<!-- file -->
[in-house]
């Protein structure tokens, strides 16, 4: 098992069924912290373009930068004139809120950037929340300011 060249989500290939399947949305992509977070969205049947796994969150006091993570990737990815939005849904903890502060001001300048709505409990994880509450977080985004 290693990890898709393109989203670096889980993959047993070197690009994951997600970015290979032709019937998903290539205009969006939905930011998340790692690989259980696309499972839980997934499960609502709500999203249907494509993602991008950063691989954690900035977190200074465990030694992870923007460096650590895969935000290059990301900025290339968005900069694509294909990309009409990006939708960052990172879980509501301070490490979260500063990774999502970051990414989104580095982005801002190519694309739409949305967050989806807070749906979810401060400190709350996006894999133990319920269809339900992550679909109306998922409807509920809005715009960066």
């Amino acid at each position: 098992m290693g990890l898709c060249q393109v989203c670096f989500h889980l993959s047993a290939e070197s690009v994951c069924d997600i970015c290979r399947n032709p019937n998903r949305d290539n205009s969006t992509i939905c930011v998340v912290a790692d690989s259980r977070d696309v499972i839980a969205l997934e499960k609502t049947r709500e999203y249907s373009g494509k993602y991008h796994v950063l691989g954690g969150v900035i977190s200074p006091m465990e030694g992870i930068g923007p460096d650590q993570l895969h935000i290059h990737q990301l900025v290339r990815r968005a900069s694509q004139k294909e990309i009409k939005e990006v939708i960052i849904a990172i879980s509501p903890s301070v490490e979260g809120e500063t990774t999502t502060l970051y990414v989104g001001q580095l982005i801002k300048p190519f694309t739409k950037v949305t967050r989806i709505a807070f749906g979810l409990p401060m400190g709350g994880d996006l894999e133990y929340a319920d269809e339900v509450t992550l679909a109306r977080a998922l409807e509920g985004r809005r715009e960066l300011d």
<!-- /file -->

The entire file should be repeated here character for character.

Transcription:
[in-house]
């Protein structure tokens, strides 16, 4: 098992069924912290373009930068004139809120950037929340300011 060249989500290939399947949305992509977070969205049947796994969150006091993570990737990815939005849904903890502060001001300048709505409990994880509450977080985004 290693990890898709393109989203670096889980993959047993070197690009994951997600970015290979032709019937998903290539205009969006939905930011998340790692690989259980696309499972839980997934499960609502709500999203249907494509993602991008950063691989954690900035977190200074465990030694992870923007460096650590895969935000290059990301900025290339968005900069694509294909990309009409990006939708960052990172879980509501301070490490979260500063990774999502970051990414989104580095982005801002190519694309739409949305967050989806807070749906979810401060400190709350996006894999133990319920269809339900992550679909109306998922409807509920809005715009960066």
């Amino acid at each position: 098992m290693g990890l898709c060249q393109v989203c670096f989500h889980l993959s047993a290939e070197s690009v994951c069924d997600i970015c290979r399947n032709p019937n998903r949305d290539n205009s969006t992509i939905c930011v998340v912290a790692d690989s259980r977070d696309v499972i839980a969205l997934e499960k609502t049947r709500e999203y249907s373009g494509k993602y991008h796994v950063l691989g954690g969150v900035i977190s200074p006091m465990e030694g992870i930068g923007p460096d650590q993570l895969h935000i290059h990737q990301l900025v290339r990815r968005a900069s694509q004139k294909e990309i009409k939005e990006v939708i960052i849904a990172i879980s509501p903890s301070v490490e979260g809120e500063t990774t999502t502060l970051y990414v989104g001001q580095l982005i801002k300048p190519f694309t739409k950037v949305t967050r989806i709505a807070f749906g979810l409990p401060m400190g709350g994880d996006l894999e133990y929340a319920d269809e339900v509450t992550l679909a109306r977080a998922l409807e509920g985004r809005r715009e960066l300011d």